|A model demonstrates how to use the OraQuick test, which|
detects the presence of HIV in saliva.
AP photo by Chuck Zovko.
Soon, taking an HIV test will be no more complicated than swabbing one's mouth and waiting for the results. The Federal Food and Drug Administration last week approved the OraQuick test, which detects HIV antibodies and gives a result in 20 to 40 minutes.
Orasure plans to start selling the test in October at local pharmacies and online, reports Matthew Perrone for The Associated Press. It is expected to cost less than $60 but more than the one used by health professionals, which costs $17.50.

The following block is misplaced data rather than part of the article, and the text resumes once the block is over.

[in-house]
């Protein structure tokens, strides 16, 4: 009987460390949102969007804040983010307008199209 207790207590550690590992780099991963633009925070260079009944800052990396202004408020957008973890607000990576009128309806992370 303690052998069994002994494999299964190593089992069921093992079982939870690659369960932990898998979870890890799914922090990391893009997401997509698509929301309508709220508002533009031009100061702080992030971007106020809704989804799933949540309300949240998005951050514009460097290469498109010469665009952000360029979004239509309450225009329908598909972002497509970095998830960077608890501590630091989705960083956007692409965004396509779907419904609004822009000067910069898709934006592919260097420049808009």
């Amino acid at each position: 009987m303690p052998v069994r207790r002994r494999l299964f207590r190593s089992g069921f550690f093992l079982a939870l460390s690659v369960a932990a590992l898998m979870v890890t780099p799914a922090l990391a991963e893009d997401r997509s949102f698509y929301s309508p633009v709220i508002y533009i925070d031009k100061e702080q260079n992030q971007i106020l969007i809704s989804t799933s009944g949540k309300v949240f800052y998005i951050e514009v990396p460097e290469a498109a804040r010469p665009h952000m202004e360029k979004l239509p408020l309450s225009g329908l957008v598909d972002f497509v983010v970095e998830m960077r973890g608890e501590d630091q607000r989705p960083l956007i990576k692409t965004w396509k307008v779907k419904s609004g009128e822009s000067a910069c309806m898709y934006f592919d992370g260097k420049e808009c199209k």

About 240,000 of the 1.2 million people who are suspected of carrying the HIV virus don't know they are infected.
The FDA says the test is not 100 percent accurate, but a trial conducted by Orasure showed it only detected HIV in people who have the virus 92 percent of the time. It was 99.9 accurate ruling out HIV in people not carrying the virus. People who test negative should re-test after three months because it can take time for the HIV antibodies to appear. (Read more)